MapCompiler: Assembling a GIS Project

.. visual analysis of geographic-demographic-economic patterns is an important part of the data analytics process.  The ability to easily combine and flexibly explore relationships among geographies is equally important.  Use GIS tools to perform these tasks and benefit from collaborative planning and analysis results.

This section summarizes use of “mapcompiler” operations to develop reference or analytic map views for small area geography like that shown in the following graphic.  The graphic shows block groups (red boundaries, yellow labels)  and census tracts (blue boundaries, white labels)

Study Area with Block Groups and Census Tracts Layers
This “application” has been developed to examine characteristics in the vicinity of the red marker (1 Infinite Loop, Cupertino, CA). This location and vicinity are used for illustration. It is easy to see what block group and census tract contain the location of interest. Other locations could be added.

— view developed using CV XE GIS software.

The methods described here can be applied to any location in the U.S. While these steps illustrate use of small area geography, the resources and methods apply to geography and shapefiles on a global level. They include geography ranging from all U.S. counties to the world by country.

Assemble the GIS Project
A first step to view a map of small area geography is to acquire and assemble layers/shapefiles into a GIS project.  Visually compare the geographic relationship between block groups or census tracts by using the CV XE GIS GeoGateway feature. The GeoGateway feature can be thought of as a “mapcompiler” — selectively add shapefiles as layers to a GIS project.  These operations are summarized here and presented step-by-step in this related Web section. The GeoGateway feature is available in all versions of the CV XE GIS software.

Cupertino, CA Study Area
The graphic below shows the start-up view of the GIS project used in this application.

— view developed using CV XE GIS software.

The red marker shows the location of 1 Infinite Circle, Cupertino, CA. Census blocks with blue fill pattern are within 1-mile distance from the address/location. Census blocks with green fill pattern are within 3-mile distance from the address/location. Block groups, census tracts and roads will be added to this GIS project through steps described in this section. The resulting views are shown here.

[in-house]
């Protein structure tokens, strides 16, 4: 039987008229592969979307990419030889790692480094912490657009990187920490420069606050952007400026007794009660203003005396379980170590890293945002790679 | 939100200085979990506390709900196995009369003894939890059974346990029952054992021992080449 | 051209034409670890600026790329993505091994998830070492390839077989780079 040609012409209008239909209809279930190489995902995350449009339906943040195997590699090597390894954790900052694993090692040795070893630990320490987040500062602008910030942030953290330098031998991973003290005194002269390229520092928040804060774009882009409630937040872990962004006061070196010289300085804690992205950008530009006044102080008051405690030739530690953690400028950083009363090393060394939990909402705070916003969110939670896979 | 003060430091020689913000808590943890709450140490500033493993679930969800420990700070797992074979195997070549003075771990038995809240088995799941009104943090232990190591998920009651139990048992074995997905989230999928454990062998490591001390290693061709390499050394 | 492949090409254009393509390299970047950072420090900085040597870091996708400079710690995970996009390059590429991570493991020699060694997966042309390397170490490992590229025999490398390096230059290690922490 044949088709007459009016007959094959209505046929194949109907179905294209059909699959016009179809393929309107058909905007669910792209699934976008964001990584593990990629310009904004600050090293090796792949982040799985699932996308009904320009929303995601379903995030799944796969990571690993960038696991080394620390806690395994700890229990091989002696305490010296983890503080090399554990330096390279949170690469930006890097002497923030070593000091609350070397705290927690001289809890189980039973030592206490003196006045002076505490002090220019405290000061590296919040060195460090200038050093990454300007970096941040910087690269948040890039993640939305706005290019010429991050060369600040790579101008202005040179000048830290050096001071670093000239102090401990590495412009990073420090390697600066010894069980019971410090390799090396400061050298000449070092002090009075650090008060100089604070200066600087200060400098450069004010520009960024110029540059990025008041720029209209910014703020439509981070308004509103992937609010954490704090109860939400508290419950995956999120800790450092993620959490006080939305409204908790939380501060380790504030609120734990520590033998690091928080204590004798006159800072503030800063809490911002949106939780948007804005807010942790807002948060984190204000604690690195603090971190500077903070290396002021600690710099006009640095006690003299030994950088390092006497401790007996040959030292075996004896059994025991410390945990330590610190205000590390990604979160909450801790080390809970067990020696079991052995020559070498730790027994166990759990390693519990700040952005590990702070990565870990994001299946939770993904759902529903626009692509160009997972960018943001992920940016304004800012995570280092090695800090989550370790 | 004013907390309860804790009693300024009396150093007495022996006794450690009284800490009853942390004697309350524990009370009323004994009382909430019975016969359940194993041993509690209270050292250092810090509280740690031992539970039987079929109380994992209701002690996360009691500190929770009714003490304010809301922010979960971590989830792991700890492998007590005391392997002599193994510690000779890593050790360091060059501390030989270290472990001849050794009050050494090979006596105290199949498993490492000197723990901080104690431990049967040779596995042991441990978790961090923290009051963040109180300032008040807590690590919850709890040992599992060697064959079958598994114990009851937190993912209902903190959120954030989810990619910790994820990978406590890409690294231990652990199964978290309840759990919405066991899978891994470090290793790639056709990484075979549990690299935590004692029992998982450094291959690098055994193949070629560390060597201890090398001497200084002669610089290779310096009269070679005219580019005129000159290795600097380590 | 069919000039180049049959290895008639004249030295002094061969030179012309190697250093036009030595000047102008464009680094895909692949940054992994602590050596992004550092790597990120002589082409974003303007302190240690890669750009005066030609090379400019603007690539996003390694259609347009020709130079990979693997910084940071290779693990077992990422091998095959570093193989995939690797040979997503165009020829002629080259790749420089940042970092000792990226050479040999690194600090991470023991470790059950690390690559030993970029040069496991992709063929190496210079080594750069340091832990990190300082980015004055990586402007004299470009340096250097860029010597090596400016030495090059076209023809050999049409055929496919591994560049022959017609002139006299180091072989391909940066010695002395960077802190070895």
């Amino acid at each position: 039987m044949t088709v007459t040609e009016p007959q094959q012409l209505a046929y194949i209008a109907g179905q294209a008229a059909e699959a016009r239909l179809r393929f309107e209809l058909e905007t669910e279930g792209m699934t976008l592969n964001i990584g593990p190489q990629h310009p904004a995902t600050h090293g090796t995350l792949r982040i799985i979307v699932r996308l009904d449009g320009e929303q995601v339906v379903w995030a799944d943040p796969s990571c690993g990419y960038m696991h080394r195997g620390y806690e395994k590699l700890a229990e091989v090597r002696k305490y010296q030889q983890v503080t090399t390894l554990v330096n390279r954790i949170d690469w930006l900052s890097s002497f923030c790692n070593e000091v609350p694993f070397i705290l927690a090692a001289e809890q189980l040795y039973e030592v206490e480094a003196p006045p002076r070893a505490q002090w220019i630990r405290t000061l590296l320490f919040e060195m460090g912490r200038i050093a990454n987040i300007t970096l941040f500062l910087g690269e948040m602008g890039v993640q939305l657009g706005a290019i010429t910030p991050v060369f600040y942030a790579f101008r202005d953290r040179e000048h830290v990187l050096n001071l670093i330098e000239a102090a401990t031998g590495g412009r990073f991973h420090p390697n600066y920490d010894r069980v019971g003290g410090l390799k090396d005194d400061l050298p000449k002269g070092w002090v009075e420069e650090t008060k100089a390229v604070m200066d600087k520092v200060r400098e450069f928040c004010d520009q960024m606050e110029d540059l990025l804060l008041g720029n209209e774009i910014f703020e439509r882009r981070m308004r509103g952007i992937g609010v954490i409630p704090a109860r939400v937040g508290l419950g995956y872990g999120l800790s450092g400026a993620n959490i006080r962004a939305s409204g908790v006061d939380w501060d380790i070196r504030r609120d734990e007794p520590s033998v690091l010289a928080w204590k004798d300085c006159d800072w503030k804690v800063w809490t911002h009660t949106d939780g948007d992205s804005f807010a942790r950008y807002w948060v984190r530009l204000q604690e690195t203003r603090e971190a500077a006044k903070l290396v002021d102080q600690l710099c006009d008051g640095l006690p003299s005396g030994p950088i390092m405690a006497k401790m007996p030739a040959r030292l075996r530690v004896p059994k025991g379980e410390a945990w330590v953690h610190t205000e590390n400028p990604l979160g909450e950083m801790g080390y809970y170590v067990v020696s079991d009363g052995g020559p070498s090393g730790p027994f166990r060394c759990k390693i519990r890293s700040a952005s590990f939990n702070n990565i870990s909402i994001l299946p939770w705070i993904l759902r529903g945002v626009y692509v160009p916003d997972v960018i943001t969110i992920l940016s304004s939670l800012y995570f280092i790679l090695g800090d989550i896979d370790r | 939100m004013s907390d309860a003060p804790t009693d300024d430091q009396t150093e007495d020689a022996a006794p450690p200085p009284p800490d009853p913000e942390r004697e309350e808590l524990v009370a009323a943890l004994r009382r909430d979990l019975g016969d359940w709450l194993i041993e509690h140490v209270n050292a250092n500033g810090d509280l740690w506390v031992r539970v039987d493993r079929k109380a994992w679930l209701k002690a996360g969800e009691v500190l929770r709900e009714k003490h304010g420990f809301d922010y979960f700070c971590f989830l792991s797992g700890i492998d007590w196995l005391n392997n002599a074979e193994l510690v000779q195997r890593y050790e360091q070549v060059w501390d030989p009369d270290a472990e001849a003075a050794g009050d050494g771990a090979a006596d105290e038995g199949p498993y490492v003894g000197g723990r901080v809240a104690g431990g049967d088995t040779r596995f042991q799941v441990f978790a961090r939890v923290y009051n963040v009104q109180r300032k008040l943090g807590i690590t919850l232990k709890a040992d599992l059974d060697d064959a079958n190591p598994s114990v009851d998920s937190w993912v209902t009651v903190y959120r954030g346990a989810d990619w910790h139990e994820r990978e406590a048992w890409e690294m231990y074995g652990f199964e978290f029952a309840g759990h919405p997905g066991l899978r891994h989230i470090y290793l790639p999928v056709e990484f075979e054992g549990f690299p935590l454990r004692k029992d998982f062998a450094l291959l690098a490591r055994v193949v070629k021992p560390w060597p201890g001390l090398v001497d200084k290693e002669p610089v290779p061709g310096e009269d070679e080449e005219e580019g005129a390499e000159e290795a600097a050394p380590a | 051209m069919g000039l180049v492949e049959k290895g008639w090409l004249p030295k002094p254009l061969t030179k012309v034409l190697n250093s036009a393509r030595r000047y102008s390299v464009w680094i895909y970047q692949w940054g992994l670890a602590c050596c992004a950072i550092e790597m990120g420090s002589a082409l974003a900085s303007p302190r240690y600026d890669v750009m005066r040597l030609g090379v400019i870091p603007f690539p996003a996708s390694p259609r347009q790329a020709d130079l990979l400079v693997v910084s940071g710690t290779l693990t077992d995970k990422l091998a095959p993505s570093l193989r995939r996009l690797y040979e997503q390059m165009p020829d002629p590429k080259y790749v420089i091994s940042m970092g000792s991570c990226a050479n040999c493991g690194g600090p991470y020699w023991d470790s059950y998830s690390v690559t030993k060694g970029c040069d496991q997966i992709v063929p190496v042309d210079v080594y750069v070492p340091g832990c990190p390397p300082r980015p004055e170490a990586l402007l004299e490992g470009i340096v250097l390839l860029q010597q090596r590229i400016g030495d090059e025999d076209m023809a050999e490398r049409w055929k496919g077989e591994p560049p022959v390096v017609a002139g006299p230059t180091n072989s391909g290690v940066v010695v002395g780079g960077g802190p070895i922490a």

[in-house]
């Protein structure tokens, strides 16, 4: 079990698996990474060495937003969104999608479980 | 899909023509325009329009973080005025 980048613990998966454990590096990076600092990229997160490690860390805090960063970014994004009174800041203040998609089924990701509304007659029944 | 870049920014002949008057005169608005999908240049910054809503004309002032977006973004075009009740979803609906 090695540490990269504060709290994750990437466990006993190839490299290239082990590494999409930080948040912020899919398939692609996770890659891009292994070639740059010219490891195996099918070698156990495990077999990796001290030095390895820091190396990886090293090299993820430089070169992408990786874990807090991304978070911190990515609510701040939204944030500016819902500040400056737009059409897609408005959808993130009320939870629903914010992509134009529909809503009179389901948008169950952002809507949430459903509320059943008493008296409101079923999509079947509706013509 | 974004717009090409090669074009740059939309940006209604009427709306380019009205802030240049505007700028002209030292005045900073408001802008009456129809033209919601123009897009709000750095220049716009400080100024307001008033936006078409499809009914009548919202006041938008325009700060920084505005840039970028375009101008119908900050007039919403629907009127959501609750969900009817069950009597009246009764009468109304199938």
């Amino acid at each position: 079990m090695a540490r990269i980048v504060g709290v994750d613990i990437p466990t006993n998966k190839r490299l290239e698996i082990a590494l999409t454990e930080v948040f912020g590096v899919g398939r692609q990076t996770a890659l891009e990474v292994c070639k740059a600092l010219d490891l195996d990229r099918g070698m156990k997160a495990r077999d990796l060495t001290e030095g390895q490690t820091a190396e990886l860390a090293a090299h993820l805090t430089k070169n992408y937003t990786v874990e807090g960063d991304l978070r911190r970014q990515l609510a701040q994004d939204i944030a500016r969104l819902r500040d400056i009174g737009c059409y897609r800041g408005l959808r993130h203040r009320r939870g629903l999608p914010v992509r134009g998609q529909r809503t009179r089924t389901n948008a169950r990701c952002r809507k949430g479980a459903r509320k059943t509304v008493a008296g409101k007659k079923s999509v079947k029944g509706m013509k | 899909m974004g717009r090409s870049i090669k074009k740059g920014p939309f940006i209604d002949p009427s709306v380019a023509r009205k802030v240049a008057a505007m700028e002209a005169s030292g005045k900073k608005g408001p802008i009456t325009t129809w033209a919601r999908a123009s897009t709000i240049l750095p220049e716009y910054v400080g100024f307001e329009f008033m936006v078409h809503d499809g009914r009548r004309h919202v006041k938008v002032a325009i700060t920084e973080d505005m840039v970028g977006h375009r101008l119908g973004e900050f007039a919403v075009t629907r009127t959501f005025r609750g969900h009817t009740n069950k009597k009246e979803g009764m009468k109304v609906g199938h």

Use these resources and procedures to develop similarly constructed maps for anywhere in the U.S. While the applications shown here illustrate use of map compiler, or GIS project development tool, for block groups and census tracts, the CV XE GeoGateway can be used to select and combine any of the TIGER/Line shapefiles.

GIS Project Start-up & Development
The following steps are required to operationally proceed with mapcompiler steps:
Install the CV XE GIS software (level 1 or higher) if not already installed.
• Unzip the CAPS1 GIS project fileset to the folder c:\cv_caps (new folder).
• Start CV XE GIS; use File>Dialog>Open to open the GIS project c:\cv_caps\caps_06085_zoom1.gis.
.. the view will be similar to the view shown above.

Summary of Steps to Add Layers
1. Start File>GeoGateway; a new form appears.
2. Add the Santa Clara CA census tracts shapefile/layer.
3. Add the Santa Clara CA block groups shapefile/layer.
4. Add the Santa Clara CA edges/roads shapefile/layer.
5. Close GeoGateway form; perform mapping and analytical operations.

Using GeoGateway
This graphic shows the GeoGateway form being used to integrate the Santa Clara County block groups layer into the GIS project.

See the detailed step-by-step operations.

U.S. Urban Areas
Use the GeoGateway feature to develop national scope map views and GIS projects like the one shown below — all urban areas (orange fill pattern). This view can be assembled in a few minutes, starting with the same GIS project used above.

— view developed using CV XE GIS software.

About the Author
— Warren Glimpse is former senior Census Bureau statistician responsible for innovative data access and use operations. He is also the former associate director of the U.S. Office of Federal Statistical Policy and Standards for data access and use. He has more than 20 years of experience in the private sector developing data resources and tools for integration and analysis of geographic, demographic, economic and business data.

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